First and foremost, I want to thank everyone who has spread the word and donated already to the GoFundMe fund. Over $2500 in less than 24 hours! Amazing. I’m so appreciative. It’s possible that the first use of funds will go to heating fuel for the space heaters in the main Tabakika hall tonight, but still waiting on confirmation whether the funds are needed.
What is not known to a lot of Americans is that most Christians in the world actually celebrate Christmas the night of the 24th rather than the 25th during the day. The big family festivities are tonight. But, as one would expect from a refugee camp full of Muslims, not much was different today than any other. Coincidentally this year, the Prophet’s birthday also falls on today, but I can’t say I noticed anything different there either.
Our work didn’t change as well. It is calm again even though I saw the current number of refugees on Chios to be almost 500. At any given moment, there was between 100 and 150 in Tabakika. If none arrive tonight, I expect Tabakika to be almost empty by mid-morning tomorrow.
The morning started by one of the dirtier jobs we have to do from time to time when the hall clears out. We picked up and rolled the borrowed mats we have for people to use on the ground, fold blankets that were left behind and pick up cardboard that was used to help (not very well) keep the cold from seeping up from the concrete. You find all sorts of stuff in these sleep materials from used condoms (bravo that they can make that work sleeping in the middle of hundreds of people!), vomit, wet clothes, lots of food crumbs, dust (probably with asbestos!), among other things.
I want to point out here that there are two small Albanian men employed by the municipality, I think, who spend their entire day trying to keep up with cleaning the massive hall. I have nothing but respect for these guys, because they come in, work their butts off all day, don’t complain, keep their heads down, do a great job and smile when you pass them. All while doing a difficult and thankless task. They definitely have my gratitude.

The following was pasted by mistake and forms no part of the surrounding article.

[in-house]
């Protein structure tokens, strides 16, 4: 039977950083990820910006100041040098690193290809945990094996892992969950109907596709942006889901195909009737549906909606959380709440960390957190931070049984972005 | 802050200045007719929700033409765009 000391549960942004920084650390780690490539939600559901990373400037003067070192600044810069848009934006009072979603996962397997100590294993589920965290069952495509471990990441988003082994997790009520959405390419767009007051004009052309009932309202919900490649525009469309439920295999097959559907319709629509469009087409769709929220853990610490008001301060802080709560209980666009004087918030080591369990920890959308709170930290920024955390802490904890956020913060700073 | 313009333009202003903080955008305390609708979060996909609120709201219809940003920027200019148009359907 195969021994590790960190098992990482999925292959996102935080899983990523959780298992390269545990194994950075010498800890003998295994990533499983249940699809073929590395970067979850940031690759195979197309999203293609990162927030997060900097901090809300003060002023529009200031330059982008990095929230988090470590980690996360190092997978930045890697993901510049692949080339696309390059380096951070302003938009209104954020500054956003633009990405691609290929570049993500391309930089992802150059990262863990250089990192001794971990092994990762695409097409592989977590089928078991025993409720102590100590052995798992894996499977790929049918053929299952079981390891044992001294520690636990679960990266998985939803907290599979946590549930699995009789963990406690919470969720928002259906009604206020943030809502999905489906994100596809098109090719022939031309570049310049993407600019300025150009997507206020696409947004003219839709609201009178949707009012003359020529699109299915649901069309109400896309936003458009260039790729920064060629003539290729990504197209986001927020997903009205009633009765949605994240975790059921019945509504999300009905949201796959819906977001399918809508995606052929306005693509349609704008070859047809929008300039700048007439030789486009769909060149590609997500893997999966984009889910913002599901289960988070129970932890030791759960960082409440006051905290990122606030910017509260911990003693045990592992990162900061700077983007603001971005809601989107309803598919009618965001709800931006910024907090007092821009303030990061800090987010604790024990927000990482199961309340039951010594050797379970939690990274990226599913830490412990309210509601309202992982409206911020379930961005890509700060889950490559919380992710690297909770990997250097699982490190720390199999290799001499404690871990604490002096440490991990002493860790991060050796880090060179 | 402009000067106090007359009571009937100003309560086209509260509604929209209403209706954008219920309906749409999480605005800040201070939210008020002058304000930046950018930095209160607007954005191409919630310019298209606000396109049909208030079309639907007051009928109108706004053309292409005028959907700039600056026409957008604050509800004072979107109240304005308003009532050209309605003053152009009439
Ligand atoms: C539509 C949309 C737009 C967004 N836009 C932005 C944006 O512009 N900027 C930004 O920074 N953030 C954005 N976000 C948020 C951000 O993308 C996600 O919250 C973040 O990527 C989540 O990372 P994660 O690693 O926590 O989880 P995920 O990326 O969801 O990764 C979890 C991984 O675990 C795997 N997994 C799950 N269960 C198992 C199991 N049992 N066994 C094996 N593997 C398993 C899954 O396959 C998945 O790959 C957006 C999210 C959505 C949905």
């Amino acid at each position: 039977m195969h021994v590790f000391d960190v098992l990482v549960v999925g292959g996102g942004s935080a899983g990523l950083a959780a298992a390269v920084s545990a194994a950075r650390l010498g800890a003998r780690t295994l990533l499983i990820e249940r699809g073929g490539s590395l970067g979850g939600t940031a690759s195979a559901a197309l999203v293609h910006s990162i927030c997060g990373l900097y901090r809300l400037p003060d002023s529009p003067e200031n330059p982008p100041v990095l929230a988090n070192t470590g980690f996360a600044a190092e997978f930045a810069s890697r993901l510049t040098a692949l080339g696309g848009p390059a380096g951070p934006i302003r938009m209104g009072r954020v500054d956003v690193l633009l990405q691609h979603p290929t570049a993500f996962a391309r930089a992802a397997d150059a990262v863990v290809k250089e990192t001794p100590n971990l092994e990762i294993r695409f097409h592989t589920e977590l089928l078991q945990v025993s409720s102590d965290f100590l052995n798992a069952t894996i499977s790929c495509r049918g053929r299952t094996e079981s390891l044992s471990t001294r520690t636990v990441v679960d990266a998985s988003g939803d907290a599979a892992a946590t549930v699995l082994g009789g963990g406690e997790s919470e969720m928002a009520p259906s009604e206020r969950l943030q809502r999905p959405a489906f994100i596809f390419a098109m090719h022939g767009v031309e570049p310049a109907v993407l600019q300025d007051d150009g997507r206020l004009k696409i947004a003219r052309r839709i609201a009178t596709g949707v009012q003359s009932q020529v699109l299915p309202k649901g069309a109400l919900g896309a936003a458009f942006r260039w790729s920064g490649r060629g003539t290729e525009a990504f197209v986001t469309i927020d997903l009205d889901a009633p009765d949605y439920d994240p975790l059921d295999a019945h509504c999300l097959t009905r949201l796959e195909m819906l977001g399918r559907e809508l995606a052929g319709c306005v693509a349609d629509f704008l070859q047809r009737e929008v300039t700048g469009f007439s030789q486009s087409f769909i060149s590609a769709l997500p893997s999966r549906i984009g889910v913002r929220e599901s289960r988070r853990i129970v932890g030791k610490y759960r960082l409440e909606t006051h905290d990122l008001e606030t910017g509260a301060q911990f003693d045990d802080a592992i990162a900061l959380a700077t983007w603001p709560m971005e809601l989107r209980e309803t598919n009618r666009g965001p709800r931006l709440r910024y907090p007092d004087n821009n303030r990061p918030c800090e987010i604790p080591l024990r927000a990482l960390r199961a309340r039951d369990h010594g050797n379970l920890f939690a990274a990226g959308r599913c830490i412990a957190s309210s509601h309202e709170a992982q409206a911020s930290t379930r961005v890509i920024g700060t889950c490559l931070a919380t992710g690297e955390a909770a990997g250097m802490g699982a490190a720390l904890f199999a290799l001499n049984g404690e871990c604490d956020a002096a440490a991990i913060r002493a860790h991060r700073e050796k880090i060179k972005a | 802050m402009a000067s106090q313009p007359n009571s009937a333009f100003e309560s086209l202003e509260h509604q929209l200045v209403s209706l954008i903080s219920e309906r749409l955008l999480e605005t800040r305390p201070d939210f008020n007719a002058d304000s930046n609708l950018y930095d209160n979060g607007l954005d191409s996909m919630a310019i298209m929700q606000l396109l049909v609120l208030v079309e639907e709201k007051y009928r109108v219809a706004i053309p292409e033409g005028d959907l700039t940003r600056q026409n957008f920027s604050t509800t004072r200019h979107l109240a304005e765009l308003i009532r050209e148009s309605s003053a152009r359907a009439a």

I like slow days, because this means you can have more in-depth interactions with the refugees. I could spend the time with a family of 6 (with 2-month old twins) helping them fill out their registration form in Latin letters as they sounded out their names. We haven’t opened the clothes boutique in a few days, because people are, in general, arriving dry, but there are cases that pop up every throughout the day and you can take your time to look for good-fitting clothing or help people get diapers, cookies or other things. You can take the time to answer questions and give proper directions. It’s just more the type of experience you and I would want to have if we were arriving under such conditions with a lack of communication. From what I’ve heard, things get more difficult and people are not treated as well as they get more into Central Europe. When things are busy, it’s harder to do this, so it’s nice to have it slow down and have more human interactions with people.
It also means when it’s slow that we prepare for the next wave. Besides a few tasks here and there, this translated to unloading 5 pallets of bottled water and continuing on what everyone is calling my personal mission to uncluster one of the containers full of unsorted clothing.
I want to wish everyone a very happy holiday season. I’m alone over here on Chios for Christmas, but I definitely do not feel lonely. Your support and words have been incredible.